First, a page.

SUNY CORTLAND MOTOR DEVELOPMENT LAB
PED 201 – Professor Yang
A. To observe the interaction between Cortland students and St. Mary’s students while playing the pre-planned games with an Olympic Theme:
B. Locomotor Tasks Part A Worksheet.
Observe the interaction between St. Mary’s students and Cortland students.
1. Observe the St. Mary’s student(s) as they participate in the activities. Describe the variability of the movement patterns you observed in your students. Be sure to note with whom you worked, what grade they were in, and any differences in age, gender, or ability.
We worked with the 1st and 2nd graders. Many different movements’ patterns and ability levels were observed. From initial to mature, every level of skill was displayed. Some of the students simply seem to have more natural ability which allows them to progress and master skills quicker. I’ve also noticed that many of the girls tend to be better than the boys at this age. Biologically speaking girls do develop faster than boys around this age and there for are stronger in most cases. Some students I saws hopping would become fatigued extremely quickly and others would go the whole time. The form of many of them was subpar but we tried to help them work on it. A big problem for a lot of kids was that they weren’t leaning forward for the hop. The gallop seemed to go over very well as many of them were able to do an elementary gallop. The older kids movements were more fluid and they were able to move around easier.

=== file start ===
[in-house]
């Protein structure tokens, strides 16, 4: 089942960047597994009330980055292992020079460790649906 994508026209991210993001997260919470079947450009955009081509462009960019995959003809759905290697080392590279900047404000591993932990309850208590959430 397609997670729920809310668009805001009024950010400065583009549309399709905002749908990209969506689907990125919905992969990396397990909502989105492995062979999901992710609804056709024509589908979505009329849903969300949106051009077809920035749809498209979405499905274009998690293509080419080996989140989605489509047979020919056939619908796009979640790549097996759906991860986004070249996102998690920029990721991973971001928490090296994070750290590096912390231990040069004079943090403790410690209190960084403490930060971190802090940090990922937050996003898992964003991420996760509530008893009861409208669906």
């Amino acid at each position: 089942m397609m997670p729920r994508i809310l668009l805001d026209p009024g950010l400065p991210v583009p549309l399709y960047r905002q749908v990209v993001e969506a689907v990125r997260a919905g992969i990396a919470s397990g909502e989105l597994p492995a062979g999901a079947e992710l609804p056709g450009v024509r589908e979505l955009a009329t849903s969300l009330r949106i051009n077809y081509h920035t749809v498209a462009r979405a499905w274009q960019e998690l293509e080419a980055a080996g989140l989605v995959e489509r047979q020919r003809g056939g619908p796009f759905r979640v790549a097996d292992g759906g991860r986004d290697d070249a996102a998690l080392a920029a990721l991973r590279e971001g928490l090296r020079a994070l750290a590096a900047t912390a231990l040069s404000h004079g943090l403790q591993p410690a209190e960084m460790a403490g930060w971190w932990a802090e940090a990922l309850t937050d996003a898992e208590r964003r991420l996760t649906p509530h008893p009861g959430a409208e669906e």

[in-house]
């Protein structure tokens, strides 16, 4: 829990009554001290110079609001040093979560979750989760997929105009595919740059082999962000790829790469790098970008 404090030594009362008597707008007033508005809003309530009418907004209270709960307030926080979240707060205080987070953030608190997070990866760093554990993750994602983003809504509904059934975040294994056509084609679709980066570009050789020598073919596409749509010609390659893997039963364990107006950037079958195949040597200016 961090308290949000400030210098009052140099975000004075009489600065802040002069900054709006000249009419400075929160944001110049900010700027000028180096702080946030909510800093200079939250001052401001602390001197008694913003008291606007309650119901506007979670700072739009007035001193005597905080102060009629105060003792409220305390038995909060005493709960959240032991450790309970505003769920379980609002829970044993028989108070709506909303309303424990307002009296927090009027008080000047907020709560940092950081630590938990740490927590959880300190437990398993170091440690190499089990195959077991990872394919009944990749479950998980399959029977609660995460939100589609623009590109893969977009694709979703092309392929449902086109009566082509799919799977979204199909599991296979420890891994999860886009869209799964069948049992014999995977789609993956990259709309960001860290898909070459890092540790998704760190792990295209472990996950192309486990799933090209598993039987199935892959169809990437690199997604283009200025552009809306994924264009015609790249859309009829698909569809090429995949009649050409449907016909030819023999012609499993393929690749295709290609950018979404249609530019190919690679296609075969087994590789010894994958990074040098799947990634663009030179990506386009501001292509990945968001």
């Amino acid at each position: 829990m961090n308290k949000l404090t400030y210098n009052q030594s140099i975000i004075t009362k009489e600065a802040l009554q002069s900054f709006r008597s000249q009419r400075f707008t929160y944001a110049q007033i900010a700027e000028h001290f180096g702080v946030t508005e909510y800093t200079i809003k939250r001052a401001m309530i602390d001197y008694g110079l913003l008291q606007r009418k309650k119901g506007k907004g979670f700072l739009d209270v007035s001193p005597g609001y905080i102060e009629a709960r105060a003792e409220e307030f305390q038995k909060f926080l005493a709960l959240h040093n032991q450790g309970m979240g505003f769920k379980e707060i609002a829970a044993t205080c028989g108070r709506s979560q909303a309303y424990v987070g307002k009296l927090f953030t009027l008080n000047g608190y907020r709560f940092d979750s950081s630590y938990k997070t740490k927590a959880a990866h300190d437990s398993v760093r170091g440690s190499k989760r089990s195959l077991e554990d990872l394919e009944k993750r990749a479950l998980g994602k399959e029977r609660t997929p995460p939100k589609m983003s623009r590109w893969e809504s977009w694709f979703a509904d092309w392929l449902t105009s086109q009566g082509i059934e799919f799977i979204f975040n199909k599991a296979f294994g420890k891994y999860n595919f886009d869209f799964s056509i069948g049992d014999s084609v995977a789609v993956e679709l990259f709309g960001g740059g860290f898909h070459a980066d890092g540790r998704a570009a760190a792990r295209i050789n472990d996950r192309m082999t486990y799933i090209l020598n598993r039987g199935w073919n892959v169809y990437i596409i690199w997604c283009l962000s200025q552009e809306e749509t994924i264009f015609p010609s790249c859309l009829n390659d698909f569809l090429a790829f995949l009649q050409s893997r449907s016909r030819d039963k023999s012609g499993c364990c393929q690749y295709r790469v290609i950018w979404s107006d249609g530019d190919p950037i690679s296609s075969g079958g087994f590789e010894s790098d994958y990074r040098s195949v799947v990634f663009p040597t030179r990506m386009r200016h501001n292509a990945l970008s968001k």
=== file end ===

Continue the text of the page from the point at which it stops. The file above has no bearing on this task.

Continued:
2. Describe the effective “teaching strategies” that you observed. What were they and on whom did you use them? How were they used? What was the effect? Were there any strategies that were more effective than others? If so, why?
The first effective teaching strategy we tried to use was gathering the group with a loud voice into a corner. By putting your back to the corner it forces the kids to focus on you and not on the other activities in the gym. The wall also helps your voice echo which in turn keeps the attention of the students. It worked very well and we were able to get directions understood much more quickly than doing it in the middle of the gym. While we were explaining our games we really tried to check for understanding. By asking them very specific questions about the rules of the game you can tell if they were listening and ensure the game runs more smoothly. This also turned out to be effective so that we could just run through the game without having to constantly stop and explain things. Keeping the games as simple as possible helped hugely. A member of my group had a simple game but the way he explained confused the kids to the point where the game didn’t go well. The kids began to go off in different directions and it was hard to salvage the game. Keeping it as simple as possible and getting them to understand is as fast as possible are key.